Understanding Trans Fats

Trans fat or trans fatty acids is a type of unsaturated fat with trans-isomer fatty acids. Trans fat can either be mono-unsaturated fat or polyunsaturated fat. Trans fat can come from adding another hydrogen molecule to vegetable oil in a process called hydrogenation.

Advantages of Trans Fats

This type of saturated fats have a higher melting point, which makes them less likely to spoil. And since trans fats are more solid than oil, they can be stored for longer periods without spoiling. Using trans fat in baking and food manufacturing allows the finished products to have a less greasy feel as well as a longer shelf life.

Because they are unsaturated fats, many researchers believe that they are good alternatives for animal fat. But recent and surprising discoveries have made scientists think otherwise. Trans fat seems to increase LDL or bad cholesterol and decrease the HDL or good cholesterol levels in the body.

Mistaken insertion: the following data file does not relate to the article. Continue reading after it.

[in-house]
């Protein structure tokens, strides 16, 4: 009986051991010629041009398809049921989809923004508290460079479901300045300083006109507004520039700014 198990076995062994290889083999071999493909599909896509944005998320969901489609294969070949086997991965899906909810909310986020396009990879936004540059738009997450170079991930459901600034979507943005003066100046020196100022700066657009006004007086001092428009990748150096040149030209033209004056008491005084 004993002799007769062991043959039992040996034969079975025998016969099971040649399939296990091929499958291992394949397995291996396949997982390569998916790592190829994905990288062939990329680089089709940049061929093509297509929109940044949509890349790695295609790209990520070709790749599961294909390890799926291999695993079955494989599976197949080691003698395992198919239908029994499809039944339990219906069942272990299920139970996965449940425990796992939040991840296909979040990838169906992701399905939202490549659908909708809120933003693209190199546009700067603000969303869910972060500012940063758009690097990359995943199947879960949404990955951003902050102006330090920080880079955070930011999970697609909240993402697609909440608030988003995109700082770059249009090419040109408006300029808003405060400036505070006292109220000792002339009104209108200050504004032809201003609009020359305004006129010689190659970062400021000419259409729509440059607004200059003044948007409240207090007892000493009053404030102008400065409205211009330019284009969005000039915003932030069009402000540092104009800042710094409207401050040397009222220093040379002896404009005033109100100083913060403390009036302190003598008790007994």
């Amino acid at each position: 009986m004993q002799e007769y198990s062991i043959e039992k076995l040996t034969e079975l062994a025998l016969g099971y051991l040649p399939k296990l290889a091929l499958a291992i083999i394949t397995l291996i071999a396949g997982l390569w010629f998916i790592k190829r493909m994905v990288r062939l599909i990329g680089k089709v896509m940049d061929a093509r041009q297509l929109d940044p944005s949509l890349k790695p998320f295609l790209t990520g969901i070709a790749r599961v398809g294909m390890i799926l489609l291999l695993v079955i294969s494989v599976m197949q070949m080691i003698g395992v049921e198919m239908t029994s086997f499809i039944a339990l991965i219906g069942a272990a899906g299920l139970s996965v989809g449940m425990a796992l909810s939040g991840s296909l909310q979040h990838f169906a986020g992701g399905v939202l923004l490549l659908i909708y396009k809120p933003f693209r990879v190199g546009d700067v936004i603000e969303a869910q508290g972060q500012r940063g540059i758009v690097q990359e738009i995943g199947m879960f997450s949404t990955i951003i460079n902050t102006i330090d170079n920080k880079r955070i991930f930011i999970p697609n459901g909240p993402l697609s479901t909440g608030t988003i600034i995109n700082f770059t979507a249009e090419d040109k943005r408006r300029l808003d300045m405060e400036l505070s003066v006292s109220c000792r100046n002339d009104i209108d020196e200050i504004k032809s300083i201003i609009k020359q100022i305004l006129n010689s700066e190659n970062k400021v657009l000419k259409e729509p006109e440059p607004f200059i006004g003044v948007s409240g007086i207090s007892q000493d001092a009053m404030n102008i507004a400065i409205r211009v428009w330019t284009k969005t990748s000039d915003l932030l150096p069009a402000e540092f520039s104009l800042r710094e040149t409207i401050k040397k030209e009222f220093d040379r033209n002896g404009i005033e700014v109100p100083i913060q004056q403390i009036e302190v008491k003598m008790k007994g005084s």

Trans Fat and Food

Because trans fat is known to help extend the shelf life of commercial baked goods, it has been extensively used in the manufacture of crackers, cookies cakes and other baked goods. Many fried foods such as dough nuts and french fries are known to contain high levels of trans fat. Some margarines and shortenings are high in trans fat.

Regulating Trans Fat Use

The use of trans fat in the food industry used to be very common. But up until the recent discoveries that it might aid in increasing bad cholesterol, many companies have been using it less. This issue also have led to the Food and Drug Administration to issue a regulation that require manufacturers to list trans fat content of their products on the Nutrition Facts panel of their package.

Unfortunately products that may contain 0.5 grams of trans fat per serving can still be listed as zero grams on the product’s food label. Although this might be a negligible amount, eating multiple servings can sometimes exceed the recommended levels of trans fat consumption.